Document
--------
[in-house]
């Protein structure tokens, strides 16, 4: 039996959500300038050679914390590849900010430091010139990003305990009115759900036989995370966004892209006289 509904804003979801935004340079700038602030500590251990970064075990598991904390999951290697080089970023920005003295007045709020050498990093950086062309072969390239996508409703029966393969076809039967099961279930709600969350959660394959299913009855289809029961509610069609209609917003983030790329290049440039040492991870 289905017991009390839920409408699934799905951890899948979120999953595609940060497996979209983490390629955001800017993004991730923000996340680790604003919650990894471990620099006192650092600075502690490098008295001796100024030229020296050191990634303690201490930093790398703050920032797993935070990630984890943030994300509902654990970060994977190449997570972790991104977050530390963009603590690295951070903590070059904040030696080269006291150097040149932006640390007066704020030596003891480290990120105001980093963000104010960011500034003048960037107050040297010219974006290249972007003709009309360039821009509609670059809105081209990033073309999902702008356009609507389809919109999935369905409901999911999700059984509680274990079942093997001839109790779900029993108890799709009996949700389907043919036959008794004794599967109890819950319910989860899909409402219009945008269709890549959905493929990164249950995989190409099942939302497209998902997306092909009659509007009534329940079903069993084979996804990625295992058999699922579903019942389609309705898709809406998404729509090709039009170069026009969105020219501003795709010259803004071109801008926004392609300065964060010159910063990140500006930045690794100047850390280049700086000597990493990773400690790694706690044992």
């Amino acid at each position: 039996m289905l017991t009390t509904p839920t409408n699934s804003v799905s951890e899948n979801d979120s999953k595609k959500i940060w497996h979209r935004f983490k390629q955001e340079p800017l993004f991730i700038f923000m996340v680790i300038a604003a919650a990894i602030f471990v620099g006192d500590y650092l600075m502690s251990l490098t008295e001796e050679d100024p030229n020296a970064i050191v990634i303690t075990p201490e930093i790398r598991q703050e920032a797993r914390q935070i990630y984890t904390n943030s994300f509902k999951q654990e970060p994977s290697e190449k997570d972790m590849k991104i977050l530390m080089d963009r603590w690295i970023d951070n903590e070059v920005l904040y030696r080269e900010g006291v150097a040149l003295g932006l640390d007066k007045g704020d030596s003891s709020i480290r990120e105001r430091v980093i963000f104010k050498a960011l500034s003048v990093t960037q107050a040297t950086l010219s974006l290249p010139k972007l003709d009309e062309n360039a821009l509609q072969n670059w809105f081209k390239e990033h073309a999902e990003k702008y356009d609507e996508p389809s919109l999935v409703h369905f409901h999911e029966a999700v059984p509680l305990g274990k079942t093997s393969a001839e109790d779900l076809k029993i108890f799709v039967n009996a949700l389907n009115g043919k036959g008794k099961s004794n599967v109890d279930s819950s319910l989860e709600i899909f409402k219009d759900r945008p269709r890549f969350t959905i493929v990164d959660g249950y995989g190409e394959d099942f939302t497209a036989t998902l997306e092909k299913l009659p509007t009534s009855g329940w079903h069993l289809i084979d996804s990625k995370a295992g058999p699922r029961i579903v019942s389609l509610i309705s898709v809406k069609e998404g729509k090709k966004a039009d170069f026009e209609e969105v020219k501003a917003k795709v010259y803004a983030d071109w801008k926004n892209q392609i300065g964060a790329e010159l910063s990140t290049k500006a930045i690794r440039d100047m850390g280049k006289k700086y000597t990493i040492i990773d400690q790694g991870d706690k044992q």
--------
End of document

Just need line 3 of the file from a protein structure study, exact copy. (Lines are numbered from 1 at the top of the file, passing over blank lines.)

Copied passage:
């Amino acid at each position: 039996m289905l017991t009390t509904p839920t409408n699934s804003v799905s951890e899948n979801d979120s999953k595609k959500i940060w497996h979209r935004f983490k390629q955001e340079p800017l993004f991730i700038f923000m996340v680790i300038a604003a919650a990894i602030f471990v620099g006192d500590y650092l600075m502690s251990l490098t008295e001796e050679d100024p030229n020296a970064i050191v990634i303690t075990p201490e930093i790398r598991q703050e920032a797993r914390q935070i990630y984890t904390n943030s994300f509902k999951q654990e970060p994977s290697e190449k997570d972790m590849k991104i977050l530390m080089d963009r603590w690295i970023d951070n903590e070059v920005l904040y030696r080269e900010g006291v150097a040149l003295g932006l640390d007066k007045g704020d030596s003891s709020i480290r990120e105001r430091v980093i963000f104010k050498a960011l500034s003048v990093t960037q107050a040297t950086l010219s974006l290249p010139k972007l003709d009309e062309n360039a821009l509609q072969n670059w809105f081209k390239e990033h073309a999902e990003k702008y356009d609507e996508p389809s919109l999935v409703h369905f409901h999911e029966a999700v059984p509680l305990g274990k079942t093997s393969a001839e109790d779900l076809k029993i108890f799709v039967n009996a949700l389907n009115g043919k036959g008794k099961s004794n599967v109890d279930s819950s319910l989860e709600i899909f409402k219009d759900r945008p269709r890549f969350t959905i493929v990164d959660g249950y995989g190409e394959d099942f939302t497209a036989t998902l997306e092909k299913l009659p509007t009534s009855g329940w079903h069993l289809i084979d996804s990625k995370a295992g058999p699922r029961i579903v019942s389609l509610i309705s898709v809406k069609e998404g729509k090709k966004a039009d170069f026009e209609e969105v020219k501003a917003k795709v010259y803004a983030d071109w801008k926004n892209q392609i300065g964060a790329e010159l910063s990140t290049k500006a930045i690794r440039d100047m850390g280049k006289k700086y000597t990493i040492i990773d400690q790694g991870d706690k044992q």